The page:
Making LinkedIn Work for You
It just doesn’t seem fair. In the movies, some actors get all the girls.
It may seem like some people attract all the best career opportunities in life.
But this is your lucky day. Although I don’t have the formula for attracting your ideal date, I’m highly qualified* to pass along these top five secrets for making LinkedIn work for you to attract ideal-for-you opportunities.
Here we go!
- Write to the margins. What? LinkedIn has character limits for every section. Assuming that you’re writing about yourself, writing with those character limits in mind means that you are likely to use keywords important to your personal brand frequently. Frequent use of your keywords helps the LinkedIn search engine find you and put you at the top of its search results. Conversely, you probably won’t rank well on a keyword search if you’ve written very little text. And while you’re genuinely writing about yourself, you’re likely to sow the seeds of “know, like and trust” in your profile, winning over your ideal audience.
- Write a keyword-rich headline. The headline is the text below your name on your profile. What your headline says is important because it is the first text people will see after your name, it shows up in the homepage feed when you post or comment, and it is the first text to be searched by the LinkedIn algorithm. LinkedIn auto-fills your headline with your current position and company, but they also give you 220 characters to customize it. A customized, keyword-rich headline will help readers know whether or not they are interested in who you are and what you may have to offer. For example, look at these three headlines, the first of which is an “automatic” headline, and the second and third of which have been customized.
- Family Attorney at XYZ Law Practice
- Family Law Attorney and Mediator at XYZ Law Practice: Crafting solutions rather than obstacles to help families live their best lives as they transition through a divorce or other family changes.
- Family Law Attorney at [name of firm]: Specializing in complex cases involving high marital assets, the valuation of businesses and professional practices, spousal maintenance, and parenting issues.
You see, space for up to 220 characters provides you with an opportunity to introduce yourself well to others right from the start of your profile.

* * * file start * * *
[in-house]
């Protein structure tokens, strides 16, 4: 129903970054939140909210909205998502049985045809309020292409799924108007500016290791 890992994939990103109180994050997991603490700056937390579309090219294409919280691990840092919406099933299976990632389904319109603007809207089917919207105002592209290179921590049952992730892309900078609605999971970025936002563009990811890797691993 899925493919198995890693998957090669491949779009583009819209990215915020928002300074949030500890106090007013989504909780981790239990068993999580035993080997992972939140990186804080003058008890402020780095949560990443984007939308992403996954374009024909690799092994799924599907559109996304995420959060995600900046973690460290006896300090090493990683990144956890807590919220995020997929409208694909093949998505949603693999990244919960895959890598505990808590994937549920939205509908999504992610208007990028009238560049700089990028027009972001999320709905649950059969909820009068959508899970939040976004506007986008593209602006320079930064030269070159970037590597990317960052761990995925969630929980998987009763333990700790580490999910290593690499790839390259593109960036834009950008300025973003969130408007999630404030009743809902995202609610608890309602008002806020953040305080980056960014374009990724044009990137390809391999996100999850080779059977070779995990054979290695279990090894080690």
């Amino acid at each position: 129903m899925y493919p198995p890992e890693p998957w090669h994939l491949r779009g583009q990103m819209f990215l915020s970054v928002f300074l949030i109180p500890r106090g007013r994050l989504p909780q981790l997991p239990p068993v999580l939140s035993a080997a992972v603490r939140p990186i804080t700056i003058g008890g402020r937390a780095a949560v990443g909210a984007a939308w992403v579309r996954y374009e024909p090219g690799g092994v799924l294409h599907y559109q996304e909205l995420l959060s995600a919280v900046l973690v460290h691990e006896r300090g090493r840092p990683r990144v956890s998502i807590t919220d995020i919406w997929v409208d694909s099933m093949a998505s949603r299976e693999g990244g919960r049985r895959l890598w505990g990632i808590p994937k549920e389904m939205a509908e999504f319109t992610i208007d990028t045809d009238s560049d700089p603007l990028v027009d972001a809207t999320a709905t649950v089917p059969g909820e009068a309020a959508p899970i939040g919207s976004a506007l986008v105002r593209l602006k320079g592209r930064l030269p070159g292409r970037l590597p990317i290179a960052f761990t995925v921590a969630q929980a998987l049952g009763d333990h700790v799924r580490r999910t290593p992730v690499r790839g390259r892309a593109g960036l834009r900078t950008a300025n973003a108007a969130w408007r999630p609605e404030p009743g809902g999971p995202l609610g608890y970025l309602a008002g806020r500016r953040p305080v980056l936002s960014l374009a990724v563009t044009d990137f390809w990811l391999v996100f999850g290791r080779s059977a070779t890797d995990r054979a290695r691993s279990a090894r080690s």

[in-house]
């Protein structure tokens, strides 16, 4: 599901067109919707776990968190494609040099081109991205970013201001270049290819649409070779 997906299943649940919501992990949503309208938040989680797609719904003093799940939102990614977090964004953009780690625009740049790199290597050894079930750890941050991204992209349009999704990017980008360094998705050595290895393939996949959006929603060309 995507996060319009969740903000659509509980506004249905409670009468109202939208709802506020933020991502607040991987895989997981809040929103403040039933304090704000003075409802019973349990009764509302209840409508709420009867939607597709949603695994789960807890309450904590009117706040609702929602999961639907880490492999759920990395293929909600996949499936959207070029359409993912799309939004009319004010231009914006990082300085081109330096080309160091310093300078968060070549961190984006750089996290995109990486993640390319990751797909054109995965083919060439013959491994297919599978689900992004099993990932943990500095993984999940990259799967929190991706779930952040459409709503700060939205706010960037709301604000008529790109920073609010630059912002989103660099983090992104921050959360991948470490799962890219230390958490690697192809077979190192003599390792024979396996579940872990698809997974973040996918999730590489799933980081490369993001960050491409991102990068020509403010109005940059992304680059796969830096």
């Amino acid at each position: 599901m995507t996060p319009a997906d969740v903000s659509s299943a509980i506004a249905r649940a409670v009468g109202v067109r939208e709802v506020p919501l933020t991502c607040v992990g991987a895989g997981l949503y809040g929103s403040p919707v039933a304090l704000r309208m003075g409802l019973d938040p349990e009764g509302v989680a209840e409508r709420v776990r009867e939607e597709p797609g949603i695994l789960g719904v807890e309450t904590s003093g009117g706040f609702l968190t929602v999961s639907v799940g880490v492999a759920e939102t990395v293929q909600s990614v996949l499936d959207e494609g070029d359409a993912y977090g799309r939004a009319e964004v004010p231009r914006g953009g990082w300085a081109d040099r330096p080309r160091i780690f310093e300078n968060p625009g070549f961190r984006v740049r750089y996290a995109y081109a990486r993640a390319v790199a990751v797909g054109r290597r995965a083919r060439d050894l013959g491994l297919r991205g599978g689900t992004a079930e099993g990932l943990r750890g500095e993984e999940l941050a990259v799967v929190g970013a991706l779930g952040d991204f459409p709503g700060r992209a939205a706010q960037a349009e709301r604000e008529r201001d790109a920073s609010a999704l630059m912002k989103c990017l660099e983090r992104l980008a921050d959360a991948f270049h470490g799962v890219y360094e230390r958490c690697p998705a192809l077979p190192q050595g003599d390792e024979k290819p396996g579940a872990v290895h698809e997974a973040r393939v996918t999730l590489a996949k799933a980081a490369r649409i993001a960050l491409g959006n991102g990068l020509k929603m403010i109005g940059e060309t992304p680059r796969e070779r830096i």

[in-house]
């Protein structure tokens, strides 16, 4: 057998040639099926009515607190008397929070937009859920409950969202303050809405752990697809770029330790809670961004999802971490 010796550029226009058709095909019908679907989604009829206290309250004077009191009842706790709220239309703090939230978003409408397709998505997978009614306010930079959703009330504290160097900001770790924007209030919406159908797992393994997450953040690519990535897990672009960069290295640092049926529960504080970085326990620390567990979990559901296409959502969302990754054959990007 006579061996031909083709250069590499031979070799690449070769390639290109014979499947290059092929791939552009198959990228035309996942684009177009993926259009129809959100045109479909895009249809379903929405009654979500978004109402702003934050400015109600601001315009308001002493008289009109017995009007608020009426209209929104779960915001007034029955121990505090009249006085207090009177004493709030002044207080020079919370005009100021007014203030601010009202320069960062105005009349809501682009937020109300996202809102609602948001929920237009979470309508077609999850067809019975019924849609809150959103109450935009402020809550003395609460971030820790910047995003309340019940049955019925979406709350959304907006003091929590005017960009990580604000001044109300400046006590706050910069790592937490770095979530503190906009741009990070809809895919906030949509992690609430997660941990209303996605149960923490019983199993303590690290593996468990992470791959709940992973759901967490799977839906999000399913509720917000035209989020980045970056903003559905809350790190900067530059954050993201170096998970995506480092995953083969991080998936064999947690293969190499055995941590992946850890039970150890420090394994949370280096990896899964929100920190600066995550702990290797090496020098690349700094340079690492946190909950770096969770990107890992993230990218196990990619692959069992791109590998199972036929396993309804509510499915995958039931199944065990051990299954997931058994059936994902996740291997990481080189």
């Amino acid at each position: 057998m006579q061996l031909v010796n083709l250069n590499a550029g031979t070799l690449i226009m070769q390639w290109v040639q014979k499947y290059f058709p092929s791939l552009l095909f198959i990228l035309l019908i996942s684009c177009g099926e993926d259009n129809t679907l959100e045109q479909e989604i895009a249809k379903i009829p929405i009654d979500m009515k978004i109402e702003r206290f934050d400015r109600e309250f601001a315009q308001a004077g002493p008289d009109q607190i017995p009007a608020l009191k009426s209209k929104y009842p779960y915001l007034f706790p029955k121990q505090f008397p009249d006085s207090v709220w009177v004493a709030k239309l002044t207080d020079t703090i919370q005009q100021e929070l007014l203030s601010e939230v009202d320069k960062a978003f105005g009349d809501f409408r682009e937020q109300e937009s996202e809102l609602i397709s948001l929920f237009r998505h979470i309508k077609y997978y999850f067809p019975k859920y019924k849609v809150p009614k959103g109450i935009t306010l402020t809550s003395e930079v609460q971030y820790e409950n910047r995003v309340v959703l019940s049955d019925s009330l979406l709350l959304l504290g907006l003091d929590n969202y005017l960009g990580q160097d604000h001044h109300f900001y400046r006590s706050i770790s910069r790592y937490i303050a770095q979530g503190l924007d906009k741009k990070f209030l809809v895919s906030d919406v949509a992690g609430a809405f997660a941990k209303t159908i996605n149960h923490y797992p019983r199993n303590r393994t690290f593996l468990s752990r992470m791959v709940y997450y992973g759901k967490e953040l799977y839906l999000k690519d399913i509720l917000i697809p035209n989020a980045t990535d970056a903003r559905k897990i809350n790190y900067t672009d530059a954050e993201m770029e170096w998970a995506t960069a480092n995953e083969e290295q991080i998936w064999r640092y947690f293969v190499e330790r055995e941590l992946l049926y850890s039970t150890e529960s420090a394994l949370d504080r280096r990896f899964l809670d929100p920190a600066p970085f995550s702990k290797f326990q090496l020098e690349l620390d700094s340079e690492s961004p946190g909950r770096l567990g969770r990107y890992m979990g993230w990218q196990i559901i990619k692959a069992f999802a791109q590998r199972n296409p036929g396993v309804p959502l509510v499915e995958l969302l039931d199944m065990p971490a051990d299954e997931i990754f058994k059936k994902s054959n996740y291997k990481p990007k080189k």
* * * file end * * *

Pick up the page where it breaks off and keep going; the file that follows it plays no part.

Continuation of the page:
- Write an About section that really is all about you – and write it in the first person. The maximum character count for this section is 2,600 characters or about five paragraphs – (remember, “write to the margins.”) Use the About section to share your purpose, business passion, and principles – and anything else that would help us get to know you. But note that using this section to tell us about your services instead of about who you are really missing the point. Put service-related information in your experience section. The About section is for wooing your ideal audience. This section will really work for you if you are authentic. The heart-to-heart language will connect with your ideal audience. Those who are not moved are not your ideal audience.
- Use your Experience section to showcase your accomplishments. For each of your listed positions, you have 2,000 characters, about four paragraphs. Instead of detailing your responsibilities in the position, tell us about your accomplishments. People know that when we accomplished great things in the past, we’ll continue to do so. And while you’re telling us how you moved the needle for your company, you’ll be using your keywords, too, which helps you rank well on a LinkedIn keyword search.
- List 50 skills in your Skills section. Skills are keywords – and some skills actually count as multiple keywords, which helps you be found for your ideal opportunities. For example, “cross-functional team leadership” is actually three keywords in one skill. Look over your skills list and pick out your three most important. Reorganize your skills so that those most important skills are in the top three positions. Eliminate skills you no longer care to use and replace them with skills you use now and want to use in your next position. List your people skills and communications skills (a.k.a. “soft skills” though now more appropriately called essential skills).
- Bonus secret: you’ll find helpful resources on my website: https://carolkaemmerer.com. Here you can buy my award-winning book or register for my self-paced, on-demand course on creating a powerful LinkedIn profile, or both. My one-on-one executive profile development may be proper for you if you are a C-suite executive, business owner, or senior leader.